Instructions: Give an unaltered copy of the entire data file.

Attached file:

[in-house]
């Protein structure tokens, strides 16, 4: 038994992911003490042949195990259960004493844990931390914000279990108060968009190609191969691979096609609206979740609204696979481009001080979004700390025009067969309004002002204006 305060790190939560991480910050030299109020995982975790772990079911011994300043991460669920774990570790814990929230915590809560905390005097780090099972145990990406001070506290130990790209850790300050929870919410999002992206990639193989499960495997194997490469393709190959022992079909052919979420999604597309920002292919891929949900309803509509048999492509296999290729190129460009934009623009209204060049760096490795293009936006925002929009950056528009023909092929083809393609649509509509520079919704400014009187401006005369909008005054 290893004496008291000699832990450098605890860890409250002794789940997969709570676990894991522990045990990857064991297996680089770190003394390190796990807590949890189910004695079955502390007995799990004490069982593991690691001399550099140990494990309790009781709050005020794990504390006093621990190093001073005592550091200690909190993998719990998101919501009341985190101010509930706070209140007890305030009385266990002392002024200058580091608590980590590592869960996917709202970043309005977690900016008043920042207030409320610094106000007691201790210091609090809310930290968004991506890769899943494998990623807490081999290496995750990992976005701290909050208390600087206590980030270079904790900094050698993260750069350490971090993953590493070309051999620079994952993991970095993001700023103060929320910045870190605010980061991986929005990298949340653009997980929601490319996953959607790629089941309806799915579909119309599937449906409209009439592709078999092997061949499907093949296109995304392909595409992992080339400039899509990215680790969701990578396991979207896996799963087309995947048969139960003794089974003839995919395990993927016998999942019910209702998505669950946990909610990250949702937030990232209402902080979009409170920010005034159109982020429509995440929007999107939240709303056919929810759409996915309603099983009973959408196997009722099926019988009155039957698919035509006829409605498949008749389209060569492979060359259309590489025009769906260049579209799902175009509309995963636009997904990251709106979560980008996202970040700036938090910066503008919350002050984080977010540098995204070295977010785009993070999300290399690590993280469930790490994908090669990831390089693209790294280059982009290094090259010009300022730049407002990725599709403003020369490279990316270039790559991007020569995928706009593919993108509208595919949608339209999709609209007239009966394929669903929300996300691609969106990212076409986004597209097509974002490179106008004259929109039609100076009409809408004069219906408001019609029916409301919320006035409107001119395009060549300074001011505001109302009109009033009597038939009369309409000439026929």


[in-house]
């Protein structure tokens, strides 16, 4: 038994992911003490042949195990259960004493844990931390914000279990108060968009190609191969691979096609609206979740609204696979481009001080979004700390025009067969309004002002204006 305060790190939560991480910050030299109020995982975790772990079911011994300043991460669920774990570790814990929230915590809560905390005097780090099972145990990406001070506290130990790209850790300050929870919410999002992206990639193989499960495997194997490469393709190959022992079909052919979420999604597309920002292919891929949900309803509509048999492509296999290729190129460009934009623009209204060049760096490795293009936006925002929009950056528009023909092929083809393609649509509509520079919704400014009187401006005369909008005054 290893004496008291000699832990450098605890860890409250002794789940997969709570676990894991522990045990990857064991297996680089770190003394390190796990807590949890189910004695079955502390007995799990004490069982593991690691001399550099140990494990309790009781709050005020794990504390006093621990190093001073005592550091200690909190993998719990998101919501009341985190101010509930706070209140007890305030009385266990002392002024200058580091608590980590590592869960996917709202970043309005977690900016008043920042207030409320610094106000007691201790210091609090809310930290968004991506890769899943494998990623807490081999290496995750990992976005701290909050208390600087206590980030270079904790900094050698993260750069350490971090993953590493070309051999620079994952993991970095993001700023103060929320910045870190605010980061991986929005990298949340653009997980929601490319996953959607790629089941309806799915579909119309599937449906409209009439592709078999092997061949499907093949296109995304392909595409992992080339400039899509990215680790969701990578396991979207896996799963087309995947048969139960003794089974003839995919395990993927016998999942019910209702998505669950946990909610990250949702937030990232209402902080979009409170920010005034159109982020429509995440929007999107939240709303056919929810759409996915309603099983009973959408196997009722099926019988009155039957698919035509006829409605498949008749389209060569492979060359259309590489025009769906260049579209799902175009509309995963636009997904990251709106979560980008996202970040700036938090910066503008919350002050984080977010540098995204070295977010785009993070999300290399690590993280469930790490994908090669990831390089693209790294280059982009290094090259010009300022730049407002990725599709403003020369490279990316270039790559991007020569995928706009593919993108509208595919949608339209999709609209007239009966394929669903929300996300691609969106990212076409986004597209097509974002490179106008004259929109039609100076009409809408004069219906408001019609029916409301919320006035409107001119395009060549300074001011505001109302009109009033009597038939009369309409000439026929």